The man, who prosecutors said yelled 'Allahu akbar' (God is greatest) during the violence, was shot by soldiers on a street in the city centre.
"We believe that it is a terrorist attack," said a prosecutors' office spokeswoman, who added the attacker "is dead."
The incident comes after attacks claimed by ISIS in Spain last week killed 15 people and a knifeman's stabbing spree in Finland left two dead and eight wounded.
One of the two soldiers targeted was "slightly" wounded, according to federal prosecutors, who have opened a terror probe of that attack launched around 8:00 pm (1800 GMT).
The mayor of Brussels, Philippe Close, told reporters the incident was the work of a "lone individual".
Soldiers have been deployed at railway stations and landmark buildings since the Paris terror attacks in 2015, when a link to Brussels was first established.
The Belgian capital has been on high alert since suicide bombers struck Zavantem Airport and the Maalbeek metro station near the EU quarter in March 2016, killing 32 people and injuring hundreds more.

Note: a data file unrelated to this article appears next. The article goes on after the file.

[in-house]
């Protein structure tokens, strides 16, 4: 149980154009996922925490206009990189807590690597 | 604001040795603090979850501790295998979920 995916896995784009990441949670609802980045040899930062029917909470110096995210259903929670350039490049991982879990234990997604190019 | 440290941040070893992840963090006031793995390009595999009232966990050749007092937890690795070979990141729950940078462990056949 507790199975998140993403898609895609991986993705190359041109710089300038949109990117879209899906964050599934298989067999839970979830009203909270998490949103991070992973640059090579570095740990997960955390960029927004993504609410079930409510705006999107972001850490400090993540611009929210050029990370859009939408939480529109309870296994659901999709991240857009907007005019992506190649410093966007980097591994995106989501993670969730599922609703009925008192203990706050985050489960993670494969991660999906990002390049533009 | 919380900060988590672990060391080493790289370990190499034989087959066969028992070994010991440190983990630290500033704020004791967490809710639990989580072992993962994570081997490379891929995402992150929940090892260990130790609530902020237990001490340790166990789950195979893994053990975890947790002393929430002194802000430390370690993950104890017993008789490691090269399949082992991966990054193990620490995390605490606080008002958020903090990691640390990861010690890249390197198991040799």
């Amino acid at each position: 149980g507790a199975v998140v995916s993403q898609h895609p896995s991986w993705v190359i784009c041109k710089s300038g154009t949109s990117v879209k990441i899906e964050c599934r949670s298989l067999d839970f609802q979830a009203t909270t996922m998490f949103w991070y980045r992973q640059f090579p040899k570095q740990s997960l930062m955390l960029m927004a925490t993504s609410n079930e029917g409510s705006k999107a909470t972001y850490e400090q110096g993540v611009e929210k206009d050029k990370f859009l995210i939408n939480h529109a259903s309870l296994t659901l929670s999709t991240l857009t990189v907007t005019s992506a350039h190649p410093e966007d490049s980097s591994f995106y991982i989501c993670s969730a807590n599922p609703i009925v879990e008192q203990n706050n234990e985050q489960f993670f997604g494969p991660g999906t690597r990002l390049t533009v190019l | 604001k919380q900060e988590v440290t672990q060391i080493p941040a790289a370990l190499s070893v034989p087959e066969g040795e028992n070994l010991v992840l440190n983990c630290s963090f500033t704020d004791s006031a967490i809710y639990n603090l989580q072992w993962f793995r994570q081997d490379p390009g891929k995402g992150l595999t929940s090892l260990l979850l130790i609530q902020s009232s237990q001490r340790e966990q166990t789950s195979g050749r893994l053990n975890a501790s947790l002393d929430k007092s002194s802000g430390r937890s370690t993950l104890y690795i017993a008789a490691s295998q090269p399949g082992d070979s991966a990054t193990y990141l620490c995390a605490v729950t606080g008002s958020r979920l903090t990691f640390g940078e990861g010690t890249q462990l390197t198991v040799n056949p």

Belgian authorities heaved a sigh of relief in June when a man who tried to bomb a Brussels train station was shot dead by a soldier.
Belgian authorities identified the man in that incident as a 36-year-old Moroccan national with the initials O.Z., while local media named him as Oussama Zariouh.
No one was injured in the foiled attack at Brussels Central station but officials said the consequences could have been severe had the bomb, full of nails and gas canisters, detonated properly.
The man shouted "Allahu Akbar" (God is Greatest) during the attack and prosecutors said he had sympathies for ISIS.
Police found explosive materials in a raid on the home of the suspect in Molenbeek, a Brussels district which has been linked to recent deadly terror plots in France and Belgium.
Belgian soldiers and police have repeatedly been the target of attacks in recent months.
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